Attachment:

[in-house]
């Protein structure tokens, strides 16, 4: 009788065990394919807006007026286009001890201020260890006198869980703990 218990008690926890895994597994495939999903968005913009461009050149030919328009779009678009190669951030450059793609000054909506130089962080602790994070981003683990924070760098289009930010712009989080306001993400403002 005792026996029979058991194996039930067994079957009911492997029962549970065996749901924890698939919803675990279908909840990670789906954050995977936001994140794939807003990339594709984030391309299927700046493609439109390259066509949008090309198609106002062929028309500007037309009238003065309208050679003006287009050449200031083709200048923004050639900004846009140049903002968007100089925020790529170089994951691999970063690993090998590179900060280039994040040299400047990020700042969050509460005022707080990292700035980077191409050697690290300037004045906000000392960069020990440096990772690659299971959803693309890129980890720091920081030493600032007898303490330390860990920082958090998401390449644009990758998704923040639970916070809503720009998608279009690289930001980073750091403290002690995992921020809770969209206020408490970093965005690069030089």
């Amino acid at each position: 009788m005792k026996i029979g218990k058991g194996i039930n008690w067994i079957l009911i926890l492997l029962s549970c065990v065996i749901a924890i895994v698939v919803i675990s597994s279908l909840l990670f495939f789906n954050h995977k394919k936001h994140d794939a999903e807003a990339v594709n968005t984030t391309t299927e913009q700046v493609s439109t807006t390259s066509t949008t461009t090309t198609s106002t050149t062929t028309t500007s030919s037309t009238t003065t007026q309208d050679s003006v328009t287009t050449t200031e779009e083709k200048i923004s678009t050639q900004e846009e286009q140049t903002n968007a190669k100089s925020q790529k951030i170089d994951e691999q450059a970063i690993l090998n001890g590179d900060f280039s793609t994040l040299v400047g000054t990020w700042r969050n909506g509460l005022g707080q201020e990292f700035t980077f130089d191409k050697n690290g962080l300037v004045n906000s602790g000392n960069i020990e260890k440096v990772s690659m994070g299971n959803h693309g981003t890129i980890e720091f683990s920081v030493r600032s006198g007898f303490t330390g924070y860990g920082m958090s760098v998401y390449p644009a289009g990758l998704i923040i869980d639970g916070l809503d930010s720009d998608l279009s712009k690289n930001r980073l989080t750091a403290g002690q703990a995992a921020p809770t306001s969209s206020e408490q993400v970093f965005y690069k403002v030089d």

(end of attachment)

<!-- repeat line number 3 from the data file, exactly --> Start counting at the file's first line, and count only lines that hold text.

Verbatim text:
């Amino acid at each position: 009788m005792k026996i029979g218990k058991g194996i039930n008690w067994i079957l009911i926890l492997l029962s549970c065990v065996i749901a924890i895994v698939v919803i675990s597994s279908l909840l990670f495939f789906n954050h995977k394919k936001h994140d794939a999903e807003a990339v594709n968005t984030t391309t299927e913009q700046v493609s439109t807006t390259s066509t949008t461009t090309t198609s106002t050149t062929t028309t500007s030919s037309t009238t003065t007026q309208d050679s003006v328009t287009t050449t200031e779009e083709k200048i923004s678009t050639q900004e846009e286009q140049t903002n968007a190669k100089s925020q790529k951030i170089d994951e691999q450059a970063i690993l090998n001890g590179d900060f280039s793609t994040l040299v400047g000054t990020w700042r969050n909506g509460l005022g707080q201020e990292f700035t980077f130089d191409k050697n690290g962080l300037v004045n906000s602790g000392n960069i020990e260890k440096v990772s690659m994070g299971n959803h693309g981003t890129i980890e720091f683990s920081v030493r600032s006198g007898f303490t330390g924070y860990g920082m958090s760098v998401y390449p644009a289009g990758l998704i923040i869980d639970g916070l809503d930010s720009d998608l279009s712009k690289n930001r980073l989080t750091a403290g002690q703990a995992a921020p809770t306001s969209s206020e408490q993400v970093f965005y690069k403002v030089d």